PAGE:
The techniques used in Slouching Toward Bethlehem by Joan Didion and the film, Man with a Movie Camera both include imagery in numerous ways. Imagery can be very effective because it allows the reader or audience to create a scene in their own perception of what is happening in the film or writing. Didion and the film, Man with a Movie Camera, use imagery to help the reader envision a scene or short story from their point of view. For Didion, she uses it to help the reader envision California’s landscape and the film utilizes it by inviting the viewer to see the city through the eyes of the cameraman by sharing the events encountered along the way of the filmmaking process. Therefore, Joan Didion uses imagery in Slouching Toward Bethlehem by using detailed imagery, sight, and sound to help the reader envision her story more clearly.
Man With a Movie Camera is a movie about a person capturing life in the day of the lives of humans from Kyiv, Kharkiv, Moscow, and Odesa. It begins with humans waking up, and getting their days commenced. It also suggests what the city looks as if whilst the human beings sleep, its vacancy. We see the machines in factories now not shifting. Then, we see how humans are those who affect progress even though the machine creates the result. Vertov indicates to us the dizzying pace of lifestyles as it has quickened with road vehicles, machines, and people all attempting to get from where they are to where they’re going. The director also reveals to the target market how a digital camera is utilized in imagery at some stage in the film. The effects imagery makes in the film is to manipulate the audience to see from his point of view and what he is trying to get across with different shots used in the film. For example, we see numerous shots of mannequins within the film. This imagery suggests to us the separation between reality and what is fake inside the beginning of the movie and that there’s a difference between what appears human to what virtually is.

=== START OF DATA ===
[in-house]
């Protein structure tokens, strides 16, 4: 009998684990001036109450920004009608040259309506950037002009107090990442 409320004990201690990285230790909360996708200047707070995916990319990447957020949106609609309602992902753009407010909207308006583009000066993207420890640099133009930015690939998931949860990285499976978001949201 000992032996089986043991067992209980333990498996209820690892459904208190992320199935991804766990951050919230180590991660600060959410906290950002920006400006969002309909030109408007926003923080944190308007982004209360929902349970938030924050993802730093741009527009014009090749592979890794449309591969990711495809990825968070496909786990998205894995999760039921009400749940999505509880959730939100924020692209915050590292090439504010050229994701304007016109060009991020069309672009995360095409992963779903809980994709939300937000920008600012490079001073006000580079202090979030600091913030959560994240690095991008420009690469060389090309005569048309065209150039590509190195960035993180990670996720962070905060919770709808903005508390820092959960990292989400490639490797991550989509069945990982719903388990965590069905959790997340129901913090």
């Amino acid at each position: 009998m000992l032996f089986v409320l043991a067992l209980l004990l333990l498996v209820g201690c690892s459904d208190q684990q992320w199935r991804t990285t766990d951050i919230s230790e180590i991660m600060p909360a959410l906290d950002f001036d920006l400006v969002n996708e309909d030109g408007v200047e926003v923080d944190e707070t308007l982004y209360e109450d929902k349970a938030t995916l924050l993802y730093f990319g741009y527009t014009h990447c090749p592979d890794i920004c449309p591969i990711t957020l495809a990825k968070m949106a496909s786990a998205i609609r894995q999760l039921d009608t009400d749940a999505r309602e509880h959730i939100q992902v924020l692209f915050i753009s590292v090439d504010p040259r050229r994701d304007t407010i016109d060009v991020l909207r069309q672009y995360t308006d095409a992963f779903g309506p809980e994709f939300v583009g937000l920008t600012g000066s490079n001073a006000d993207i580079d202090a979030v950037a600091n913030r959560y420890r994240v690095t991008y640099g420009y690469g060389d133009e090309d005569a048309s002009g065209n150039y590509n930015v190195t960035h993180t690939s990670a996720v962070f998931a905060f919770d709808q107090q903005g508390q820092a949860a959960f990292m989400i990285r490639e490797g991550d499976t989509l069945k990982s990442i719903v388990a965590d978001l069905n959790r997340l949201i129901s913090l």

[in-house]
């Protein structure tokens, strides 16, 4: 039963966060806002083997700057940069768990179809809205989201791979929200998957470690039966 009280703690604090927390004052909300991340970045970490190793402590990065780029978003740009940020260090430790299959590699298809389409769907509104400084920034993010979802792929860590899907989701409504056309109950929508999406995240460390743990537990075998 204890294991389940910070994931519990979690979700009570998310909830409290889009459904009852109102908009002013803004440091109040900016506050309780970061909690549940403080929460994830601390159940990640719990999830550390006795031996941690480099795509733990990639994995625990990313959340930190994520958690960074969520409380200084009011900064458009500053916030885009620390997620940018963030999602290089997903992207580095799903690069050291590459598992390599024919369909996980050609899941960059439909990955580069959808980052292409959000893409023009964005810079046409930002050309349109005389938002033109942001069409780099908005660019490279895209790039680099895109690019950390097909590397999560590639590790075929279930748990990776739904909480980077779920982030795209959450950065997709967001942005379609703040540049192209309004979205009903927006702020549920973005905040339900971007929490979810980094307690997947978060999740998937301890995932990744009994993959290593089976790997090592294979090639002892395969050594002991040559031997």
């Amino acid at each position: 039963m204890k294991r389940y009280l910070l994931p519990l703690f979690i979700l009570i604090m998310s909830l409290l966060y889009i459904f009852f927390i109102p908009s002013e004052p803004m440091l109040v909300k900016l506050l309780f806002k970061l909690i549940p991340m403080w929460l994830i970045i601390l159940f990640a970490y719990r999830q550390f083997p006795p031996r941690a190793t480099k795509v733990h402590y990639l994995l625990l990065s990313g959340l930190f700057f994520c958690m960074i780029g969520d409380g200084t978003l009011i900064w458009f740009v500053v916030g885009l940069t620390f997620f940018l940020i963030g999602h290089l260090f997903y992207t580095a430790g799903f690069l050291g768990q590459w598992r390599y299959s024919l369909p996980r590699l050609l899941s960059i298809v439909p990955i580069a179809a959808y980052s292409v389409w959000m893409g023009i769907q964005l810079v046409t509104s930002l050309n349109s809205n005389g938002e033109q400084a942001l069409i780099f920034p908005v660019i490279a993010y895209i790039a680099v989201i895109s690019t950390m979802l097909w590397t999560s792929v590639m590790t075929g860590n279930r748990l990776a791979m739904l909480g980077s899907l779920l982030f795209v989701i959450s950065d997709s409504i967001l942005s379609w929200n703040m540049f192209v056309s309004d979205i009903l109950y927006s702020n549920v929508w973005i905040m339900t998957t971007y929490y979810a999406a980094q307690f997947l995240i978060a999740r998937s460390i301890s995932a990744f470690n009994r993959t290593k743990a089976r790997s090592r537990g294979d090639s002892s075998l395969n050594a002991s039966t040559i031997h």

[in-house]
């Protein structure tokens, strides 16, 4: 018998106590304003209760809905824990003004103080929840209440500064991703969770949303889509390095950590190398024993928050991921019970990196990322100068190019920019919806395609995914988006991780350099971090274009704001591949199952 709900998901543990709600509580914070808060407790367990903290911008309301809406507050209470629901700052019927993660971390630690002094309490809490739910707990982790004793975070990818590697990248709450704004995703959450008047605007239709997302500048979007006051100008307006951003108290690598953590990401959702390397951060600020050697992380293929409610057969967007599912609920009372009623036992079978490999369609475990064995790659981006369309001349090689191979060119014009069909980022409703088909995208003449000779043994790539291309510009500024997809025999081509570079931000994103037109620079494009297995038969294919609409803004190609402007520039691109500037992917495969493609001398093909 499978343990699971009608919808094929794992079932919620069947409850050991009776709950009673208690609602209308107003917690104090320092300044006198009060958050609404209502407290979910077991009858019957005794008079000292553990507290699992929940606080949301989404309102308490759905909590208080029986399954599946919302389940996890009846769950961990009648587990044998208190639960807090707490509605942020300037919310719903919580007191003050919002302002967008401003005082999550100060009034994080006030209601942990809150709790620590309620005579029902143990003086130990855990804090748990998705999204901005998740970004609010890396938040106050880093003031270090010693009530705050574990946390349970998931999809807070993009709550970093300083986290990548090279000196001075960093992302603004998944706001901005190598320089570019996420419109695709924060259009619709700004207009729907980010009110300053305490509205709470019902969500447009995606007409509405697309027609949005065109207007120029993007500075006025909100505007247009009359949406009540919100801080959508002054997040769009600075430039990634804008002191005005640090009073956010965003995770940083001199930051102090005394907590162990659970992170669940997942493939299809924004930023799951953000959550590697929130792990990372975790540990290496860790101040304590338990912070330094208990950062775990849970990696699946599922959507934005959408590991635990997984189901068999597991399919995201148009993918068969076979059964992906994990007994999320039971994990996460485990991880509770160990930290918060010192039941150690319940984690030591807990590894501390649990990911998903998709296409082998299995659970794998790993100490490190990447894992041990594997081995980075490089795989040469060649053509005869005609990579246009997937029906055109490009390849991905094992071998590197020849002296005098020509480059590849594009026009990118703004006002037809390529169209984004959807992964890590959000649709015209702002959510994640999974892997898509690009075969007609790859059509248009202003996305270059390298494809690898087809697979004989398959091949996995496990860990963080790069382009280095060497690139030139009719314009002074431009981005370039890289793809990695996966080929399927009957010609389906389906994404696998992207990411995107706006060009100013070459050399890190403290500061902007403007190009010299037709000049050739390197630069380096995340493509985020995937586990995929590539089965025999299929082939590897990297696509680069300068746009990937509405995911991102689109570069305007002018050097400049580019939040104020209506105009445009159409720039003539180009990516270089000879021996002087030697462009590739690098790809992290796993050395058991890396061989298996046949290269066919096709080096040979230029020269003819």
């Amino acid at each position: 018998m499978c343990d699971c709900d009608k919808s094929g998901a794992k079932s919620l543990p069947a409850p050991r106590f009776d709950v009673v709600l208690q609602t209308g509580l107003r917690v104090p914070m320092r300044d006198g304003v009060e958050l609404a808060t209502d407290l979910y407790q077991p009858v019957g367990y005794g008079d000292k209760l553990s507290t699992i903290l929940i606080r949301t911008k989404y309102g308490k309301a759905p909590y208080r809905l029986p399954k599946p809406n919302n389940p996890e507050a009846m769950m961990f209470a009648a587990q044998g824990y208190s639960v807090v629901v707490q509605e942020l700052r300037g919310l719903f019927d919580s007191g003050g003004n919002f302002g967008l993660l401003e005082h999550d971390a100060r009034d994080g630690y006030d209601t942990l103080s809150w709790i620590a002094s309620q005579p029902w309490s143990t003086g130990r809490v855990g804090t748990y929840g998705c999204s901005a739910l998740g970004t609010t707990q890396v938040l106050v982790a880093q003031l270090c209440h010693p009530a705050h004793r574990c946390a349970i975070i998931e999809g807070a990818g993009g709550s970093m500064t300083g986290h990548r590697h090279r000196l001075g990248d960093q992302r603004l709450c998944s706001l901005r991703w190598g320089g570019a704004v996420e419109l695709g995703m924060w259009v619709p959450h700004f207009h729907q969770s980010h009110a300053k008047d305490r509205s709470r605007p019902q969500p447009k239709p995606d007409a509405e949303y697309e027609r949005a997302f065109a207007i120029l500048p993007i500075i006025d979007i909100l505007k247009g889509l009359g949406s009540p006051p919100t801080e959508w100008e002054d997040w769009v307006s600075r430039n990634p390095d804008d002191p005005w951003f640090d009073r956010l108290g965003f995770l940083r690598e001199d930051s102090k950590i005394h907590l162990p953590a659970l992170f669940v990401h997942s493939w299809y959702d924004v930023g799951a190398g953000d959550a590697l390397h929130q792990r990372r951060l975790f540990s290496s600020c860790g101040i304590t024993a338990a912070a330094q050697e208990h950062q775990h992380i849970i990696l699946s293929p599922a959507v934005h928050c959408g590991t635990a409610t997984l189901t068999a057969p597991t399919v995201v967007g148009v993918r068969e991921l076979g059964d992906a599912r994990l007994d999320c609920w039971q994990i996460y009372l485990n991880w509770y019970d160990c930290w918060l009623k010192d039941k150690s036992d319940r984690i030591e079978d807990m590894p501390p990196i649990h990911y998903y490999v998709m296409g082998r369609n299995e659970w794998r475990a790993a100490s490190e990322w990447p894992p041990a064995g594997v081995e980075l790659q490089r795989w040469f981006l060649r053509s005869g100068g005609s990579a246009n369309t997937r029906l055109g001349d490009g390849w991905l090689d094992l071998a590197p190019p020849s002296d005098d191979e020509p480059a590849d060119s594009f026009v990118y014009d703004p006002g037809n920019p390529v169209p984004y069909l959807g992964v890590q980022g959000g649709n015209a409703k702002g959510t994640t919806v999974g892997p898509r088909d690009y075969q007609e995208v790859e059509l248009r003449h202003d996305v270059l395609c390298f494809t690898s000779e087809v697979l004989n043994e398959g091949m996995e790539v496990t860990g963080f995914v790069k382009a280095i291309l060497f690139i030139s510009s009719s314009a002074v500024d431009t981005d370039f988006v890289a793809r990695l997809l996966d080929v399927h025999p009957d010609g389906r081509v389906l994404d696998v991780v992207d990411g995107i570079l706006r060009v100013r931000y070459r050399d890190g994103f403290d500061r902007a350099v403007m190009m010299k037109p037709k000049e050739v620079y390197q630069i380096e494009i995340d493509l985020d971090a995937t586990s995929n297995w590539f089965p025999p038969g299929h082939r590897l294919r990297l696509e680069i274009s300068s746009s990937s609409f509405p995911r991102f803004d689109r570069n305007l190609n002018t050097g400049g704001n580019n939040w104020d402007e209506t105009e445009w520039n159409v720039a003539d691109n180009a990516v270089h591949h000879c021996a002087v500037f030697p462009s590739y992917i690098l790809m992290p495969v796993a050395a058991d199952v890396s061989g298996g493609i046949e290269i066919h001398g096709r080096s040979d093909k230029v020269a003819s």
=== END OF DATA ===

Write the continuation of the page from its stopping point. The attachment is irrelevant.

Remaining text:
In Slouching Toward Bethlehem, Didion uses a very personal narrative style by using the first-person point of view, her own thoughts, opinions, and emotions throughout her journal writings. Didion also utilized imagery as a way to give her readers a clear visual by being detailed and using sight and sound as her main examples of imagery. An example of Didion being detailed is In ‘John Wayne: A Love Song,’ Didion recounts the ways wherein the mythical Western film actor motivated her conceptions of affection and masculinity. She recollects watching Wayne’s movie as a young toddler and being incensed by way of the handsome, cavalier individual.